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Personal Statement 8

Standing amidst Hepatologists, Anaesthetists, and Surgeons, all working together to nurse my mother back to health, it became apparent that these medical professionals had the best job in the world, remaining resilient and showing great dedication.


My already developing interest in anatomy increased during my home-schooling. As an independent learner, I spent a great deal of time extensively studying Human Biology. After attending a prosection class and holding the human heart, my fascination was taken further and I realised that my interest had morphed into a passion. From this point on, I worked hard to understand the intricacies behind life as a doctor. By winning an essay competition, I secured a place at the annual neuroscience conference at KCL. Here I studied complicated cases of brain trauma and understood the importance of seeing the patient as a whole, diagnosing correctly, and staying up to date with scientific research. Over the summer, I assisted a biomedical scientist with their study on obesity and cancer, by taking anthropometric measurements. Although my respect for researchers increased greatly, this steered me towards a more clinical career, involving direct contact with patients. The nerves of my placement at St Helier hospital quickly changed to pure excitement, as I observed the nurse perform a dialysis. Thereafter, I spent my time offering help to patients and befriending them. Here, I understood the struggle that doctors endure when losing a patient but what struck me was their drive to continue building trusting relationships. My communication skills improved immensely when I established a rapport with a particularly challenging patient who was awaiting a partial nephrectomy. Despite her withdrawn and unwilling state, I held her hand, reducing her anxiety to the point that she voiced her concerns and felt more positive about her surgery.


Upon shadowing a senior GP at Wordsworth health centre, I learnt the dynamic nature of his job as we found ourselves moving between consultations at the surgery and home visits. Moreover, I learnt the importance of patient-doctor confidentiality and gained knowledge on the current state of the NHS, with regards to medical records and the anxieties faced by patients. This experience coupled with my time at Barker’s chemist, hearing patient frustrations first-hand, led me to work with the South West London Health and Care panel. Here I acted as an NHS ambassador and invited individuals to participate in the progression of the NHS. My confidence was enhanced when I began volunteering at Ryelands, a dementia care home. Despite being disheartened by the struggle that the residents went through to even remember whether they had eaten that day, I returned every week for a year, with a new found determination to remind them of positive events from their past and to witness their happiness. Here I met a gentleman whom despite having dementia, remembered me every week and would look forward to my visits.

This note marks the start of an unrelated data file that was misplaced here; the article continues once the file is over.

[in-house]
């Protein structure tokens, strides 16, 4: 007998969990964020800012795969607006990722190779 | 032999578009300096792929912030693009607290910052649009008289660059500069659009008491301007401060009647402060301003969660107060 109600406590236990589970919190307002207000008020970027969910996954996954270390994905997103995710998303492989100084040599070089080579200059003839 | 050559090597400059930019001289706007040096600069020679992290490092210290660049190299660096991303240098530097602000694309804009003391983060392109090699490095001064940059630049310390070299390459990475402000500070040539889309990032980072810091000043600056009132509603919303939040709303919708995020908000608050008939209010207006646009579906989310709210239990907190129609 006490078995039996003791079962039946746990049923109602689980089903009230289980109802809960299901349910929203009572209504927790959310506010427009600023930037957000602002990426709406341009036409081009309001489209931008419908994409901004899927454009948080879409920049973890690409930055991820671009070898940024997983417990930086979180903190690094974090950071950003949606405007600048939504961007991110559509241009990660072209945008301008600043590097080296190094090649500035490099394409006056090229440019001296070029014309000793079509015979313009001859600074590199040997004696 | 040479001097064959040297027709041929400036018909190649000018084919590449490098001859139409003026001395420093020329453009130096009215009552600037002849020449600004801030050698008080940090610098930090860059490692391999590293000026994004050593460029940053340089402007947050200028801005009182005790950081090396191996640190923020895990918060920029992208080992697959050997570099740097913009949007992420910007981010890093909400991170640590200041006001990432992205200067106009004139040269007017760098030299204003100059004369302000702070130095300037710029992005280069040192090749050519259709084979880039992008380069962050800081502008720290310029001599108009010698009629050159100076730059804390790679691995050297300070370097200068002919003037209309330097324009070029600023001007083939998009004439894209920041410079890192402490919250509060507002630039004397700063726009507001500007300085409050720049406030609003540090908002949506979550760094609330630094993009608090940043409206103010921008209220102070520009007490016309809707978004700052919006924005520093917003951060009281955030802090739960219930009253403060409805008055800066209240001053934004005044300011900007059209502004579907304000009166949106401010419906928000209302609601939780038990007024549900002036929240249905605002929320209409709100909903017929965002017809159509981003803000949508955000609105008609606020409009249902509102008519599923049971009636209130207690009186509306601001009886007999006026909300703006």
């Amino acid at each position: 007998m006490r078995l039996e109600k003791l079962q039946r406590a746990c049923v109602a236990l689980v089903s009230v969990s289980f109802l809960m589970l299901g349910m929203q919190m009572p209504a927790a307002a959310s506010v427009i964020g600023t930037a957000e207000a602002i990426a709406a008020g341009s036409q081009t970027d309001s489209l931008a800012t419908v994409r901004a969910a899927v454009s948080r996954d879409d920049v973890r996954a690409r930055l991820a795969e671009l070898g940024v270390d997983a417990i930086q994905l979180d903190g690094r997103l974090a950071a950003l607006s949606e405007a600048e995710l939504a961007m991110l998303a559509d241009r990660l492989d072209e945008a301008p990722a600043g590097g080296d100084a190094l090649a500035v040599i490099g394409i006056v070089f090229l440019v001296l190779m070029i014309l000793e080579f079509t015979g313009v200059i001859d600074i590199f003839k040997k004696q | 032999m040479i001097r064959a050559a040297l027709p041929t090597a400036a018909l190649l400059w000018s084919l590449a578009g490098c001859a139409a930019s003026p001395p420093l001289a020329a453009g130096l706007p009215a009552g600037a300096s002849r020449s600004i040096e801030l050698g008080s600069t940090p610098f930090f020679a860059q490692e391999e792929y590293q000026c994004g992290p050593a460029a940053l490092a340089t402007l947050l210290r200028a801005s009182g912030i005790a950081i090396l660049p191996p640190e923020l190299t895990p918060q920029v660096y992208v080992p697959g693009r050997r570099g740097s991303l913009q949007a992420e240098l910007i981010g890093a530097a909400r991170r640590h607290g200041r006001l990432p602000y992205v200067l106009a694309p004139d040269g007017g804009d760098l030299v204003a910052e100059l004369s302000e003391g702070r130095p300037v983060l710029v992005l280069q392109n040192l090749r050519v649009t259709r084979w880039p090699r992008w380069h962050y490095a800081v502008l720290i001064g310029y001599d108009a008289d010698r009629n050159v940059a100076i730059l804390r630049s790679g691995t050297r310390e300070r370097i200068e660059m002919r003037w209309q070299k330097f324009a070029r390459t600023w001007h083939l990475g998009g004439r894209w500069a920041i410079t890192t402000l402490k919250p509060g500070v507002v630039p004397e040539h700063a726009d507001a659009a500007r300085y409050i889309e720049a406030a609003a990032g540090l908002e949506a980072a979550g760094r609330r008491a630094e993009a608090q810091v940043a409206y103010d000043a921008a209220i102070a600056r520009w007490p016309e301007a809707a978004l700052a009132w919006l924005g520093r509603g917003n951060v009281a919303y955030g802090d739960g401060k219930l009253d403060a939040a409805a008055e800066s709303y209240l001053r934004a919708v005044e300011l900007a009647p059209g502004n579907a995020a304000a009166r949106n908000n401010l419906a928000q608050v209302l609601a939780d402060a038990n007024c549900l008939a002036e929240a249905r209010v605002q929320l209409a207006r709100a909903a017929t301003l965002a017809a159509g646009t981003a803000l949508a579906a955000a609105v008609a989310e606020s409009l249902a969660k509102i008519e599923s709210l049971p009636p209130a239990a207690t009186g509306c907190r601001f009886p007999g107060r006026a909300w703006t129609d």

During my time studying Arabic, I taught a child with autism, building a close relationship with him and an understanding of his needs, I also felt that I had grown as a person. Further, I went on to train as an ABA therapist, working 1 on 1 with children to meet their daily behavioural targets. I realised that there are misconceptions surrounding people with autism and decided to raise awareness by speaking at youth events in Sutton. Having read Max Pemberton’s reflection of care on the streets, I also used the events as a platform to reduce stigma regarding homelessness, mental health and LGBTQ communities. Finally, I organised my own event for the homeless, during which I used my hobby of baking to cater, and raised funds by selling dresses that I had designed.


Working with people from diverse backgrounds, I have developed the same resilience and dedication that I witnessed in the treatment of my mother and know these will inform positive contributions as a student and doctor.

Offers: Plymouth, Queen's Mary & UEA

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